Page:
Back-to-school car care checklist

There are plenty of things students are happy to do to get ready for a new school year – like reconnecting with friends, shopping for back-to-school gear and perfecting their fashion statements. But let’s face it – for young adults who are driving to high school or college, ensuring their car is problem-free isn’t likely at the top of their list.

So, it’s up to parents to get their students involved in making sure they drive to school in a car that’s well-maintained and understand how to keep it that way all year. Remind them that car maintenance is an important part of their driving responsibilities. As school starts this fall, keep these car care basics in mind.

Why did that light come on? Most of today’s vehicles can help alert us to a potential problem via their warning or indicator lights. It’s a good idea for you and your student to review the owner’s manual together so you know what these lights mean and what the vehicle manufacturer suggests you do about them. If any of these lights stay illuminated on your dashboard when you’re driving, it’s your car’s not-so-subtle way of telling you, “Hey there, I need some attention!” So don’t ignore them.

• Classroom under hood. It’s nice to know that cars can alert us to potential problems, but it’s still a good idea to open the hood and take a look with your student. Your owner’s manual will explain how to check fluid levels, like engine oil, coolant and transmission fluid. Also, check the battery to make sure the cables and terminal post connections are tight and clean. Find the date code stamp on top of the battery. If it’s more than two to three years old, Consumer Reports suggests that you have it tested. Some repair shops and auto parts stores may even check it at no charge.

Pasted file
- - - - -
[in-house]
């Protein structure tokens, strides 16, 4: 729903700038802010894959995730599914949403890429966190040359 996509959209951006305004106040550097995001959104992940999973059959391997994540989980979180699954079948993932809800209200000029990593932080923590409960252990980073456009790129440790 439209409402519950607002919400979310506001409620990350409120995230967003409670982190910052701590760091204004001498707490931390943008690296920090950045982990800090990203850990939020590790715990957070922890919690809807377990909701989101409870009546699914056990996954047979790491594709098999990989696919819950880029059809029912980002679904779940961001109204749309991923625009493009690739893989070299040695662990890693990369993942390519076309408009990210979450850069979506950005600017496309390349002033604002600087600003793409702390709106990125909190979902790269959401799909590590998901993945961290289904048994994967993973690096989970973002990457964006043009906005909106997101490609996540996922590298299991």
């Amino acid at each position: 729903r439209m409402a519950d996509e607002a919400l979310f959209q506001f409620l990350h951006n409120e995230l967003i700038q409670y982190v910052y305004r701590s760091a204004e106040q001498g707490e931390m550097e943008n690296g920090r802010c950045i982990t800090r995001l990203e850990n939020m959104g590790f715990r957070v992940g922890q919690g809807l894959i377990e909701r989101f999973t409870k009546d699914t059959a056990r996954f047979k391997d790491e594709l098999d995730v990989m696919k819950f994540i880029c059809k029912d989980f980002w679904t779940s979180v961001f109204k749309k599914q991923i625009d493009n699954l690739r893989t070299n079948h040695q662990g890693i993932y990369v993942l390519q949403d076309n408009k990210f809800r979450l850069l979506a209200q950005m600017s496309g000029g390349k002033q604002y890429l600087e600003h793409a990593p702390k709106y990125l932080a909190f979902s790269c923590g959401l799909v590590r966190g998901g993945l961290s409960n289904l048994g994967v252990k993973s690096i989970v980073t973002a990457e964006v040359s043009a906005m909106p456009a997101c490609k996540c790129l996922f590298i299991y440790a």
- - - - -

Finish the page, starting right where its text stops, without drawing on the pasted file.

The strange noise test. Start the car, turn on the fans and listen for any strange noises while the hood is open. It’s not a foolproof way to identify potential problems, but you might notice a screeching belt or an especially noisy fan. Make sure the air conditioning and heat are working, too. Also, drive down the street (close the hood first!) and engage the brakes a few times. If they feel spongy or squeal, it could be a sign that the pads need replacing soon.

• The old Abe test. Road & Travel magazine suggests this simple test of tire tread life: Grab a penny and place Abe’s head into a groove. If you have a clear view of his entire head, the tires are worn out.    Check the pressure on all four tires, too, and ensure the spare tire is inflated and a jack and lug wrench are in the trunk.

• Gunk on ground. Another DIY maintenance test is to look on the garage floor or ground where the car is usually parked. Are there any spots of oil or antifreeze? If so, it’s a sign of a potential leaking problem for an important fluid.

• Pick up the junk. Being messy can present two potential dangers. For one, garbage – like an empty soda bottle – could become lodged under the brake or gas pedal. Second, leaving valuables in sight also puts students at higher risk for car break-ins.

After your DIY diagnostics, if you’re still concerned with anything, have a mechanic give the vehicle a thorough check. Then your student can get back to the important stuff, like deciding what to wear on the first day.

For more back-to-school car maintenance and safety tips, check out this Allstate blog.

Presented by Pamela Reyhan, Allstate Auto Insurance. Pamela is the Manager of Digital Content Strategy at Allstate and the mother of twin girls.

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